There’s something about a pine: majestic, soaring, the strong thick trunk with the delicate needles. Continue reading

The case of the disappearing author

As collaborations get larger, more international, and more likely to involve coauthors who don’t actually know each other well, a problem that’s always existed is getting more troublesome. I’ve just seen the next step, and it isn’t pretty. It arises from the case – and the consequences – of the disappearing author.

I think (I hope) that we all know that coauthorship involves both rights and responsibilities. Continue reading

My love affair with the footnote

If you’ve been reading Scientist Sees Squirrel for a while, or if you’ve read The Scientist’s Guide to Writing, you’ll have noticed my tendency to footnote. Footnotes drive some folks up the wall; others love them. You can tell that I’m in the latter camp – but why?

I guess there are two ways to answer that question: historically and functionally.

Historically: I’ve always loved weird digressions and unexpected connections – things that might not quite be germane to the main point, but are interesting or surprising or funny. Continue reading

My most heterodox scientific-writing lecture (or, how I annoy my colleagues in a good cause)

I’m well into my Scientific Writing course now, and I’ve just given the lecture that consistently annoys my faculty colleagues the most (well, it annoys many of them). It’s the one on writing the Methods section, and it’s heterodox in two rather different ways. This lecture stands out a bit – I don’t think my approach to IMRaD structure, or the content of the Discussion, or outlining, or writer’s block is all that different from the approach anyone else might take. But the Methods is different.

I said what I teach about the Methods is heterodox in two different ways. Continue reading

Why my newest paper is paywalled

I’ve just returned the proofs for my latest paper. You can read about it, and access the preprint, here; or you can wait a little while and read the journal version in Proceedings B. Or, maybe you can. You see, it will be paywalled.*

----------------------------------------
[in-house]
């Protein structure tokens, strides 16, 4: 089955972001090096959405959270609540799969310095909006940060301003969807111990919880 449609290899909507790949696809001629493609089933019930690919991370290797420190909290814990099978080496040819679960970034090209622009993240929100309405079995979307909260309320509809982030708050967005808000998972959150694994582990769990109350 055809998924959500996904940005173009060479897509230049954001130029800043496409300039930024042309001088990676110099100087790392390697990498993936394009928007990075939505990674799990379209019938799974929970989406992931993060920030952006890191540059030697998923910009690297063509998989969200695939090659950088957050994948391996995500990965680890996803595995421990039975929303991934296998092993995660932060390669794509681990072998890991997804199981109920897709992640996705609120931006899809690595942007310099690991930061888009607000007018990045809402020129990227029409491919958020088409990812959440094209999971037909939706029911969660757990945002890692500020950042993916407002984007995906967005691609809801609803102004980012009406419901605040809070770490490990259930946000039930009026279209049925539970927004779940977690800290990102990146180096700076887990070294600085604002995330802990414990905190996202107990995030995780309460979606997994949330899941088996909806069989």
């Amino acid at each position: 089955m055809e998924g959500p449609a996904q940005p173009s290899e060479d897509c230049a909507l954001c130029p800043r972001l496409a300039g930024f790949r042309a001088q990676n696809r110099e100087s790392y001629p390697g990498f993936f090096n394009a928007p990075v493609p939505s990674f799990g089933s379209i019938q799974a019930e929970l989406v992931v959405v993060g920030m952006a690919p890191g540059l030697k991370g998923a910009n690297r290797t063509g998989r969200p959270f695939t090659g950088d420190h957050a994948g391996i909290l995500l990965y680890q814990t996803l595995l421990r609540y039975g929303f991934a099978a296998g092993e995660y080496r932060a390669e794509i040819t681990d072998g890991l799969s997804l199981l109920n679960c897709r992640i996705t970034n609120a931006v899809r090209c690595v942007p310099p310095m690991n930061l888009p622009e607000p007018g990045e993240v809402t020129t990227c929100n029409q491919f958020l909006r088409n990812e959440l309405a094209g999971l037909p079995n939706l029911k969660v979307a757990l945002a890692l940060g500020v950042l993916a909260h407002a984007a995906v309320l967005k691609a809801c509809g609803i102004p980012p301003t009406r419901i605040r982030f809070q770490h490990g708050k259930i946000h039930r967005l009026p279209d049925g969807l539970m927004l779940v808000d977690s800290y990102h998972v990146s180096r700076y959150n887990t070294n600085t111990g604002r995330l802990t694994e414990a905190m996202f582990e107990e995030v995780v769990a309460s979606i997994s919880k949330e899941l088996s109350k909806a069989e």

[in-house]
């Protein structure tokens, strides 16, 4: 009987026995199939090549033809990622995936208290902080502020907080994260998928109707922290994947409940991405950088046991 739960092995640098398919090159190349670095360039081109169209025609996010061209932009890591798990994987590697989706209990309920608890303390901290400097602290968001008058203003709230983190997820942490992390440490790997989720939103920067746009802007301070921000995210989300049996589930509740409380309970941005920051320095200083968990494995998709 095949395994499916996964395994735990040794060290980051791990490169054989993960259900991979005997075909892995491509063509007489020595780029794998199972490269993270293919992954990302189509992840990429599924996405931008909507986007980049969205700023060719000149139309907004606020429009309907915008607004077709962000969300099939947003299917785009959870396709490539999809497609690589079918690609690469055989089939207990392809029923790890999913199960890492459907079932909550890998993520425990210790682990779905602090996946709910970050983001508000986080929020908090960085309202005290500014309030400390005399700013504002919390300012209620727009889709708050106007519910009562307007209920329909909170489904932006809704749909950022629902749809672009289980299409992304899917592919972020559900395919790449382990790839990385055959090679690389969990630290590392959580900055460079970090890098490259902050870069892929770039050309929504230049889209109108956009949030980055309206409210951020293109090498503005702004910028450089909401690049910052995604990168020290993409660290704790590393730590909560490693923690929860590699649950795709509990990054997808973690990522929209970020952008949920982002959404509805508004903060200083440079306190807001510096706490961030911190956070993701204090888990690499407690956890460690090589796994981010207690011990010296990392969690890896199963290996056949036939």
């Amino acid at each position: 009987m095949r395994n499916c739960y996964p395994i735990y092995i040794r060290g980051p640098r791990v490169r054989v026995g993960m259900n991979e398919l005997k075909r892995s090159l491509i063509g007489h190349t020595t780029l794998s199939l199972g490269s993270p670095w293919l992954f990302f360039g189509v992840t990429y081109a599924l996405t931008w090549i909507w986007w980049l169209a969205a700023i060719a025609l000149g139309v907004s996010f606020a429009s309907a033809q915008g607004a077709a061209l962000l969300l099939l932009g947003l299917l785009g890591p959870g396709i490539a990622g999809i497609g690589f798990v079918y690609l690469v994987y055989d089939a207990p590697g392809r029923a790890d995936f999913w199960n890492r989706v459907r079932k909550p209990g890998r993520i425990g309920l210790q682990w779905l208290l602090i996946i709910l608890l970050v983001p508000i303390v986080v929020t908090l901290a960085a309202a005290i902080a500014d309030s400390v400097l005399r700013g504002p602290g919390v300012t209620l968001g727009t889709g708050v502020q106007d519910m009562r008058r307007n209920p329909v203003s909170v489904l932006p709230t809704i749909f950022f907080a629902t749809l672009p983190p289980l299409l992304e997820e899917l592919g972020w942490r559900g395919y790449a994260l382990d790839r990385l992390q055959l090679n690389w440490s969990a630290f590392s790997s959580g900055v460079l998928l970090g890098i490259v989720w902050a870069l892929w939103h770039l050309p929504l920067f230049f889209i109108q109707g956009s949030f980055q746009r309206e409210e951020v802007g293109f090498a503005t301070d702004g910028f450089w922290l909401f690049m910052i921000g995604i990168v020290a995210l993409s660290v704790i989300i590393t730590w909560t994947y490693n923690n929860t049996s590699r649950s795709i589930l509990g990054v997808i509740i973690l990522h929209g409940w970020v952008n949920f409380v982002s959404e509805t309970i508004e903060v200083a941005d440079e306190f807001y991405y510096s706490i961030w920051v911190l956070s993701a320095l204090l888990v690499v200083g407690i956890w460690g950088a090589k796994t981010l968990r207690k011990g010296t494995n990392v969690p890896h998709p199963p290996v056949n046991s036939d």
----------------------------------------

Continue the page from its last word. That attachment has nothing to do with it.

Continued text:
Now, some folks find that scandalous: information should be free (or at least, that’s a common refrain. I have some sympathy, and I had the choice: I could have paid to make this paper open access. And all else being equal, yes: I’d rather my papers be open access than paywalled.

But that sentiment, noble though it may be, is uselessly naïve. Continue reading

What an ecologist learned observing COP15

This is a guest post from occasional contributor Emma Despland. If you’re like me, you know that UN conferences like COP15 (more formally, the 2022 United Nations Biodiversity Conference of the Parties to the UN Convention on Biological Diversity) are, but you’re a bit mystified about what goes on at one. Here Emma gives an ecologist’s perspective on both the process and the product of COP15. The agreement (provided that it’s followed, of course) has huge implications both for our planet and for our academic field. Read on for Emma’s impressions.

Last month, I attended COP15 in Montreal as part of my university’s delegation. I volunteered mainly out of curiosity and didn’t really know what to expect. Continue reading